Growing Math training was off to a strong start on April 9, 2022 at the NMABE conference in Albuquerque, New Mexico. The Growing Math team trained a total of 41 educators and administrators at the presentation titled “Growing Math: Classroom-Ready Resources to teach Math, Agricultural Science and Indigenous Culture for Grades 3-8.”
Christy Hanson and Diana Sanchez pitched Growing Math in the NMABE Shark Tank challenge, alongside other NMABE exhibitors. We had four minutes to We came out on top! Thank you for everyone who had voted for Growing Math!
If you are not yet aware, New Mexico has a wealth of Spanish and Indigenous-language speakers. The recent landmark Yazzie/Martinez v. State of New Mexico lawsuit had ordered the state to direct more resources to public schools, with calls for culturally relevant curriculum and increased support for ESL students. Bilingual Multicultural Education Programs (BMEPs) in New Mexico served 36,030 Hispanic students and 7,246 Native American students in the 2019-2020 school year according to the Bilingual Multicultural Education annual report. BMEPs also served an additional 3,330 students that did not fall into Hispanic or Native American groups. 50% of all schools in New Mexico offer BMEPs. 70% of the school districts in New Mexico have BMEPs.
A topic of concern was language revitalization for Native tribes in New Mexico. Though many of these Indigenous languages have flourished for centuries in the Southwest, right now, many of them are endangered. Not enough students are learning the languages traditionally spoken in their families, with much of the focus being on learning English instead.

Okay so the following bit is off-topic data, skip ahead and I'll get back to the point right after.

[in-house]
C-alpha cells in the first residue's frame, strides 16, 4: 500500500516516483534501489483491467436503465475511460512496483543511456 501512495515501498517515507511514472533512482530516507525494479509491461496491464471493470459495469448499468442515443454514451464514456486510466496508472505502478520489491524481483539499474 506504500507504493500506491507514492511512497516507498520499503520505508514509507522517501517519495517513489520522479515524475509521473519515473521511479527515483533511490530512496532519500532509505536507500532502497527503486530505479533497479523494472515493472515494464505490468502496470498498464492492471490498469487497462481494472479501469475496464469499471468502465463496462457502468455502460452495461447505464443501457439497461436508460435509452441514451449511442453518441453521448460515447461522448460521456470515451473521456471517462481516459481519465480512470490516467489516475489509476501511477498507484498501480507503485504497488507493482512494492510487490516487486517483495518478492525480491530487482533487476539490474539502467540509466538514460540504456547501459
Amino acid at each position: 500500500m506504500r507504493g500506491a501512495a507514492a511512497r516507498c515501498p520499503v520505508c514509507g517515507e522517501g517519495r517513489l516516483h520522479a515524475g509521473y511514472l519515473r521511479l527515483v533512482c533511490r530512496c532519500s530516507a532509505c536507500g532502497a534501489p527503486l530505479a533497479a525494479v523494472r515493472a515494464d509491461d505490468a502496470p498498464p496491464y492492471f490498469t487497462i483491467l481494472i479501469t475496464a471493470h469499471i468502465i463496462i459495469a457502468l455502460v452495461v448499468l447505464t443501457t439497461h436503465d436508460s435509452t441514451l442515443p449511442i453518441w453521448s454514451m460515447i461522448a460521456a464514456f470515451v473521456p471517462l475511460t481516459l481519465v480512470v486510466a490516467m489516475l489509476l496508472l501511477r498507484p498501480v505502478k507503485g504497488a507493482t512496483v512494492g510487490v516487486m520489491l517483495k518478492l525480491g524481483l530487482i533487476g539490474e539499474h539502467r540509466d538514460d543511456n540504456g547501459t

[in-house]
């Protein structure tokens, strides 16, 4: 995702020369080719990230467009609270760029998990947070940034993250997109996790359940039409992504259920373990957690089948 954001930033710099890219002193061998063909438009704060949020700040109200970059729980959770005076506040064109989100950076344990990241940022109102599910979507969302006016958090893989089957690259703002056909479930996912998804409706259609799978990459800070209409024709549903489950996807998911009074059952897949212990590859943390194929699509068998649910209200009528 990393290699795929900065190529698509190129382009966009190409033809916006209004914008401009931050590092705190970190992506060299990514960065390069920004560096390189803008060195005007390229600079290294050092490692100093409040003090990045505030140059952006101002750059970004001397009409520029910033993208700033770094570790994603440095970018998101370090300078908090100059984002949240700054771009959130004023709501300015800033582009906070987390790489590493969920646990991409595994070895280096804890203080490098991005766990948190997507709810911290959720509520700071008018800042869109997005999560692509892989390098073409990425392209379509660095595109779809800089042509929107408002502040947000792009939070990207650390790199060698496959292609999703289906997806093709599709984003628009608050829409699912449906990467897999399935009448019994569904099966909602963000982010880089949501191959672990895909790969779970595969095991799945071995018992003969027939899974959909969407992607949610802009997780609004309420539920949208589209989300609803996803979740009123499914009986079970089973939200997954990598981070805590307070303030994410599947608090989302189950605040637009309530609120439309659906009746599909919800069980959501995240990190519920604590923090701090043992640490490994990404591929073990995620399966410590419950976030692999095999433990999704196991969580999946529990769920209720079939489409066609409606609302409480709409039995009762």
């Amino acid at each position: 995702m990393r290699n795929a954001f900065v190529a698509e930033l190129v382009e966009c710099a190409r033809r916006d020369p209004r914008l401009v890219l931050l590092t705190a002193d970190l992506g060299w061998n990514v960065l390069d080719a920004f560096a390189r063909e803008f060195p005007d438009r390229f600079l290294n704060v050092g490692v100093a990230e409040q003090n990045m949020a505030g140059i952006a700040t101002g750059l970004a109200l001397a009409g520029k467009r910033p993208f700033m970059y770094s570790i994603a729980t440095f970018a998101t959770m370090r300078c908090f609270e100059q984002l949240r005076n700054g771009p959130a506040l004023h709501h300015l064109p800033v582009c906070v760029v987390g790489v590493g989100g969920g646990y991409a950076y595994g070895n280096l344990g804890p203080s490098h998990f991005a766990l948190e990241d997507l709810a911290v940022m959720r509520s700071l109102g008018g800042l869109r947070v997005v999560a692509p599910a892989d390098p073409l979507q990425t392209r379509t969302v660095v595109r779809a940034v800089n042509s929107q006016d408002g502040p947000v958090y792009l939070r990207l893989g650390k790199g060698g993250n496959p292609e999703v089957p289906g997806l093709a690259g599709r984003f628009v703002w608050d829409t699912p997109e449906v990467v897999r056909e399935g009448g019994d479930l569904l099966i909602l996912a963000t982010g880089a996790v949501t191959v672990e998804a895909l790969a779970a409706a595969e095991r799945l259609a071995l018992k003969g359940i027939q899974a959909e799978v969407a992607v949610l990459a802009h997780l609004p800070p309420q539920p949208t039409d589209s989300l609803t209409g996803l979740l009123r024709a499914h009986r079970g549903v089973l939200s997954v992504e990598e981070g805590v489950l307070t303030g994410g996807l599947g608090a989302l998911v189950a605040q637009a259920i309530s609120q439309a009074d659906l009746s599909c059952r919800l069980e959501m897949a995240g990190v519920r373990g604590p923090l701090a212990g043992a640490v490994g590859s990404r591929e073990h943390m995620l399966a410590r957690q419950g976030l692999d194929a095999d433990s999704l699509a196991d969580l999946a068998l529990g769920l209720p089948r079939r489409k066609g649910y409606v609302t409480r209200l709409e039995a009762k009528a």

Bernard Chimoni, NMABE vice president, certified educator and administrator for the APS’ Indian Education Department, stated concern for Zuni students who were learning their own language in school. “If they go home,” he said, “how are they going to greet the tribal leaders?” In his many years of experience as a bilingual educator and Zuni language advocate, he taught the Zuni language and culture out of concern for the survival of his tribe’s traditions, history and culture.
Some Navajo Nation educators said there needed to be more resources developed for teaching the Navajo language. One Navajo bilingual educator said that year after year, she wished that students would advance from beginner-level Navajo, as she had been struggling to improve and accelerate students’ Navajo language skills year after year, seemingly to little avail.
One educator from the Keres Children’s Learning Center expressed her wish to continue supporting bilingual education in New Mexico. The Keres Children’s Learning Center, an AMS-accredited school serving Cochiti Pueblo students, is unique in that it offers a Keresan language program and a dual language classroom, which helps revitalize the Cochiti language and culture. In their program, the Keresan language is centered as the “language of prestige.” Students learn and play in the Keres language with activities such as student-led puppet theater and dancing. Teacher expectations for using Keres are set every day, including Keres focused goal-setting, instructional methods, and organizing the learning setting. “Indigenizing” the curriculum and instruction is also a main goal of this Pueblo-owned and run center.
Luckily, New Mexico comes out strong when it comes to advocating for bilingual education. Administrators and advocates are continuing to call for increased funding and highly qualified bilingual educators for the years to come. It is clear that New Mexico educators possess many strong voices that continue to advocate for bilingual education for students.